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Home Reviews Music Reviews World’s richest beach bum launches Summerzcool Tour: Jimmy Buffett’s fans raise $17K for charity at Frisco tailgate party

World’s richest beach bum launches Summerzcool Tour: Jimmy Buffett’s fans raise $17K for charity at Frisco tailgate party

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When Jimmy Buffett’s fans – called Parrotheads – get together, it’s a given that there will be a lot of food, fun, tropical music and adult beverages.

What most people don’t know is that Parrotheads have taken the art of tailgating to the next level.

When Buffett brought his Summerzcool Tour to Pizza Hut Park Saturday in Frisco, his fans from  website www.BuffettNews.com partied with a purpose, raising  money for local charities while having a great time. People came from as far as Idaho, California, New York, Massachusetts and Rhode Island to “party with a purpose.”

This year, the group decided to apply for 501(c)(3) non-profit status.

“It got so big I couldn’t manage it at a personal level,” said Bill Ansel, the group’s ringleader. “The party wasn’t going to grow without getting organized under a non-profit umbrella.”

Ansel, who works as a manager at a communications company in the Dallas metroplex, has been spearheading the group’s parties since Buffett played Texas Stadium in 2004. Since 2005, the group has been raising money for charity.

“This year, we raised $17,000,” Ansel noted. “That’s awesome, when you consider the economy.”

Ansel is quick to credit his wife and the group’s many volunteers.

“First and foremost, I couldn’t do this without the support of my wife [Debbie],” Ansel said. “She is the one who manages everything at home while I’m getting ready for the party.”

Ansel also has a great group of people working with him.

For this year’s Friso Feeding Frenzy, Ansel’s army managed the parking lot, sold T-shirts and coozies, grilled hot dogs, hamburgers and brats, held a silent auction, made name tags, shuttled people back and forth to their hotel and the venue, ran a dunk tank and managed to get two cover bands to play during the festivities.

“I couldn’t do this without them,” Ansel said. “They are phenomenal.”

Even though the number of people attending the party was down, the group raised more money.

“We had 500 less people and we raised more money,” Ansel said. “We’ve had really good exposure. Radio Margaritaville mentioned us several times in the weeks before the show. Jim Mayer, bass player for the Coral Reefers, came out to the party, accompanied by Radio Margaritaville disc jockey Kirstin [Winquist].”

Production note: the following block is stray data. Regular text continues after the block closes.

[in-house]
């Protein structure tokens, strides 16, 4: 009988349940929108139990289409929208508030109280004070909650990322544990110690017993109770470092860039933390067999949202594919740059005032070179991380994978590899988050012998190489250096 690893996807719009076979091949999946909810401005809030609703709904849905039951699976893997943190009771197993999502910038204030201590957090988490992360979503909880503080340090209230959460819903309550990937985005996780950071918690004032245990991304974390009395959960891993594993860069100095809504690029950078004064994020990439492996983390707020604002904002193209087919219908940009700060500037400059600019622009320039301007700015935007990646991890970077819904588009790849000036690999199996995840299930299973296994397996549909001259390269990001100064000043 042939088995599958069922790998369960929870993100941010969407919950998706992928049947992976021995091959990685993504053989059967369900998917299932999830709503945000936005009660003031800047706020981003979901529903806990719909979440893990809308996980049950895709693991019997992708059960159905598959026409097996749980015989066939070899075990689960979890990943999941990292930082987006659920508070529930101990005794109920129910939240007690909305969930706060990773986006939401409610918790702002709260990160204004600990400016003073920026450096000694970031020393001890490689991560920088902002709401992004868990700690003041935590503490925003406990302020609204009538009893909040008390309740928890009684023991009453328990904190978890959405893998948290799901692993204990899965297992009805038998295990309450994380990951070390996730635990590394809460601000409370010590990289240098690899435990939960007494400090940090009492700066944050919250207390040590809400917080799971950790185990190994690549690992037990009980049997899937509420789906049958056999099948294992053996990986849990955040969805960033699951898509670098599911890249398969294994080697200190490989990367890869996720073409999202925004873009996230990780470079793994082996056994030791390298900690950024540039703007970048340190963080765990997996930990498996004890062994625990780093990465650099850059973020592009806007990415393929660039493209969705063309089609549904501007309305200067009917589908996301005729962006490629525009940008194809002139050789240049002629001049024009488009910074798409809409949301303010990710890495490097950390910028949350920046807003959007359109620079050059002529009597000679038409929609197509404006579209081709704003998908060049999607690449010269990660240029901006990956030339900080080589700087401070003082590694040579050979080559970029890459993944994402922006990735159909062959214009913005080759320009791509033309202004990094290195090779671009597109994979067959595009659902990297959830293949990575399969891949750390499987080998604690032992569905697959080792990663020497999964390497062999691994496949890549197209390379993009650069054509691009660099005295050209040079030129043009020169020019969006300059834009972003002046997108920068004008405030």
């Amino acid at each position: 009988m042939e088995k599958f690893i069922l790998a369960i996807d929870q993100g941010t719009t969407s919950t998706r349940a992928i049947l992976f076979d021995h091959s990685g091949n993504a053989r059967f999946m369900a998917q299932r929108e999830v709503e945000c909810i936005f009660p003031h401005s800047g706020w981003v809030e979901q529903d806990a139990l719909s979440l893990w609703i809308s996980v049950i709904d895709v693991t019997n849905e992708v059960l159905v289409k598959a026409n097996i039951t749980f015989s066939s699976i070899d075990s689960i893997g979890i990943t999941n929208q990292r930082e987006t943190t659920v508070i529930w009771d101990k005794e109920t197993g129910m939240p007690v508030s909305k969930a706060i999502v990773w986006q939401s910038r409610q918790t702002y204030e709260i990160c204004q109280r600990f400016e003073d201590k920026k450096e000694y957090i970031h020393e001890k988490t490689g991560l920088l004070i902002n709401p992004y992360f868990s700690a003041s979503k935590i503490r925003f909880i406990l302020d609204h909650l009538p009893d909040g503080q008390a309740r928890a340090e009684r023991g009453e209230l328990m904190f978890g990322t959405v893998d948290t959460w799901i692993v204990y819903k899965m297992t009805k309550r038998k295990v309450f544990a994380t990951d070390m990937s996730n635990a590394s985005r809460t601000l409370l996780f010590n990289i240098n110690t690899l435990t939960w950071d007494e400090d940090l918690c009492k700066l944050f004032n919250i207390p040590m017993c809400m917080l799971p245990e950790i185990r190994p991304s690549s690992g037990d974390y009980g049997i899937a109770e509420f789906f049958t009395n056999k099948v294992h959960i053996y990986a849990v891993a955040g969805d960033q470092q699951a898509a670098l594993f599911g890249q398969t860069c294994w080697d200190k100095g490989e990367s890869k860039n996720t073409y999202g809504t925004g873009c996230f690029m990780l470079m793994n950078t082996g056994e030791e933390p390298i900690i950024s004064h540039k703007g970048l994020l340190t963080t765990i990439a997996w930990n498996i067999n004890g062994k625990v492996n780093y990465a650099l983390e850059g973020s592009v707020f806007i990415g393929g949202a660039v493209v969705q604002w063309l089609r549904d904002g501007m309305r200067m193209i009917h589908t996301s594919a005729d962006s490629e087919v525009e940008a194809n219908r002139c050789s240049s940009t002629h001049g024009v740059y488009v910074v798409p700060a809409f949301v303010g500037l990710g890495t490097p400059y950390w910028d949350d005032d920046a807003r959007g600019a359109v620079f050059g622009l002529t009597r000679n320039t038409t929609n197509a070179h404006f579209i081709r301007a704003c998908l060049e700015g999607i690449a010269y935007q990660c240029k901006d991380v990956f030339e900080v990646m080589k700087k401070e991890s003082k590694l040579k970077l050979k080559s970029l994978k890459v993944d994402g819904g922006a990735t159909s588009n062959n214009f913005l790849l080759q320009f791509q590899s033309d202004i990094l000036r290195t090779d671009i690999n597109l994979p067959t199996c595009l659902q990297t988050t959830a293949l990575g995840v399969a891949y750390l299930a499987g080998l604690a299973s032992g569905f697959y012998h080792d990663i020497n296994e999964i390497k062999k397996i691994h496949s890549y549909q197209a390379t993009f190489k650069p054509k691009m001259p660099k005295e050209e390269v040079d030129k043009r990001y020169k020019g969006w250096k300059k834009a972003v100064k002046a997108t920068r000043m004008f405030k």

Donations from the Frisco Feeding Frenzy III go to the following organizations:

National Breast Cancer Foundation – $5,000

Leukemia & Lymphoma Society – $5,000

Scottish Rite Hospital for Children – $1,700

Why Me Foundation for Childrens’ Cancer – $500

Dallas SCORES Foundation – $500

Guilford County Animal Shelter – $500

FC Dallas Foundation – $500

NJ Ag Society / Farmers Against Hunger – $500

As the sun faded and the tailgating wound down, everyone headed to the venue to see what kind of escapism Buffett was cooking up this year.

This year’s set list had a little something for everyone.

Of course, Buffett does “Margaritaville” and “Come Monday,” the only two mainstream hits he’s had in his 40-plus year career. He puts “It’s Five O’Clock Somewhere,” his crossover hit with Alan Jackson, into the mix.

He also adds some island spice with “Son of a Son of a Sailor,” “A Pirate Looks at Forty,” “One Particular Harbor,” and “Brown-Eyed Girl.”

But, this year, he tossed in some tunes that resonated with his die-hard fan base.

Hearing “My Head Hurts, My Feet Stink and I Don’t Love Jesus” live was a real treat for this old parrothead. Buffett played the ukulele during this one and it was a great way to open the second half of the show.

Then, he and his long-time musical director Mac McAnally did “I Heard I was in Town” and “The Last Mango in Paris” as a tribute to Captain Tony Tarracino, the long-time Key West resident who died in November.

Tarracino, the owner of Captain Tony’s bar, befriended Buffett when he came to town in the early 1970s and the two remained close. Buffett even managed Tarracino’s unsuccessful campaign for mayor of Key West.

Along with the songs, Buffett brought three jumbo screens that ran slide shows of his early days in Key West, and I was reminded of why I love Buffett. His smile is contagious, while joy and laughter practically spill from the photos.

For the encore, Buffett came out wearing a huge cowboy hat given to him by hall of fame cowboy Larry Mahan. Although the fit wasn’t exactly perfect, Buffett worked it during “Livingston Saturday Night,” a song that rarely gets stage time. The crowd went wild.

I’ve been following Buffett since the early 1970s when he was just a one-man band, trying to eke out a living. Even though he’s now master of all he surveys, including a radio station, restaurants and a record company, he’s not lost a step or one drop of enthusiasm for his summer job. That love of life – and his mega-watt smile – are really what sets him apart from other artists.

At 62, he loves what he does. And Saturday night, 27,000 Parrotheads loved him right back.

Jimmy usually plays Frisco in April. Make plans now to join us for the 2010 Frisco Feeding Frenzy. It’s the most fun you’ll ever have without a beach.




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